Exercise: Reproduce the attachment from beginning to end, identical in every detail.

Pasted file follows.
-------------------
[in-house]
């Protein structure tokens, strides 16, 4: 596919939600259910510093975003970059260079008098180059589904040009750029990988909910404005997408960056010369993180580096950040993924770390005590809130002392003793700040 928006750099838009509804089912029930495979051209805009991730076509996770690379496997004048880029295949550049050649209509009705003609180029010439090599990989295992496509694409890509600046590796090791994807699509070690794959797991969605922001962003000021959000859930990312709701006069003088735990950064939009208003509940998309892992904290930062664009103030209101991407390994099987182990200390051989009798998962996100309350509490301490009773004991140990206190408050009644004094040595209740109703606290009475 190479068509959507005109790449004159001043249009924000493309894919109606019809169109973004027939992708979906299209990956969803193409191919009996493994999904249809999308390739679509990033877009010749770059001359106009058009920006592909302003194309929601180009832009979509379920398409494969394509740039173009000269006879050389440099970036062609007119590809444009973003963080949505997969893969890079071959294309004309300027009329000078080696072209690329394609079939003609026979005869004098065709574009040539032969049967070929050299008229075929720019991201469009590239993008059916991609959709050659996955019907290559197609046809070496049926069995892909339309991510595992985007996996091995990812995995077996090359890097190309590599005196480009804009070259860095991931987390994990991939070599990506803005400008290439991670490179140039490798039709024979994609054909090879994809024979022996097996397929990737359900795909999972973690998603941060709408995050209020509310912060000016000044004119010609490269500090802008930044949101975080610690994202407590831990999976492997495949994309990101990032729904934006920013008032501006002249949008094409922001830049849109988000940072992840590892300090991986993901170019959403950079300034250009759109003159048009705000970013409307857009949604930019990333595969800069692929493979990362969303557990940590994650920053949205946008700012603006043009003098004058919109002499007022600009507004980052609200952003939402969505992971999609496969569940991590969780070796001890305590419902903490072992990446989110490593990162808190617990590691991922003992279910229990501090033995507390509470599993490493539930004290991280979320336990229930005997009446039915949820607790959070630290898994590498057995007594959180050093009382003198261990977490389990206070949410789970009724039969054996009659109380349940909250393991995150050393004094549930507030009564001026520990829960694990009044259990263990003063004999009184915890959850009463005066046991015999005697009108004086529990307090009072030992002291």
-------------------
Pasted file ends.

[in-house]
């Protein structure tokens, strides 16, 4: 596919939600259910510093975003970059260079008098180059589904040009750029990988909910404005997408960056010369993180580096950040993924770390005590809130002392003793700040 928006750099838009509804089912029930495979051209805009991730076509996770690379496997004048880029295949550049050649209509009705003609180029010439090599990989295992496509694409890509600046590796090791994807699509070690794959797991969605922001962003000021959000859930990312709701006069003088735990950064939009208003509940998309892992904290930062664009103030209101991407390994099987182990200390051989009798998962996100309350509490301490009773004991140990206190408050009644004094040595209740109703606290009475 190479068509959507005109790449004159001043249009924000493309894919109606019809169109973004027939992708979906299209990956969803193409191919009996493994999904249809999308390739679509990033877009010749770059001359106009058009920006592909302003194309929601180009832009979509379920398409494969394509740039173009000269006879050389440099970036062609007119590809444009973003963080949505997969893969890079071959294309004309300027009329000078080696072209690329394609079939003609026979005869004098065709574009040539032969049967070929050299008229075929720019991201469009590239993008059916991609959709050659996955019907290559197609046809070496049926069995892909339309991510595992985007996996091995990812995995077996090359890097190309590599005196480009804009070259860095991931987390994990991939070599990506803005400008290439991670490179140039490798039709024979994609054909090879994809024979022996097996397929990737359900795909999972973690998603941060709408995050209020509310912060000016000044004119010609490269500090802008930044949101975080610690994202407590831990999976492997495949994309990101990032729904934006920013008032501006002249949008094409922001830049849109988000940072992840590892300090991986993901170019959403950079300034250009759109003159048009705000970013409307857009949604930019990333595969800069692929493979990362969303557990940590994650920053949205946008700012603006043009003098004058919109002499007022600009507004980052609200952003939402969505992971999609496969569940991590969780070796001890305590419902903490072992990446989110490593990162808190617990590691991922003992279910229990501090033995507390509470599993490493539930004290991280979320336990229930005997009446039915949820607790959070630290898994590498057995007594959180050093009382003198261990977490389990206070949410789970009724039969054996009659109380349940909250393991995150050393004094549930507030009564001026520990829960694990009044259990263990003063004999009184915890959850009463005066046991015999005697009108004086529990307090009072030992002291």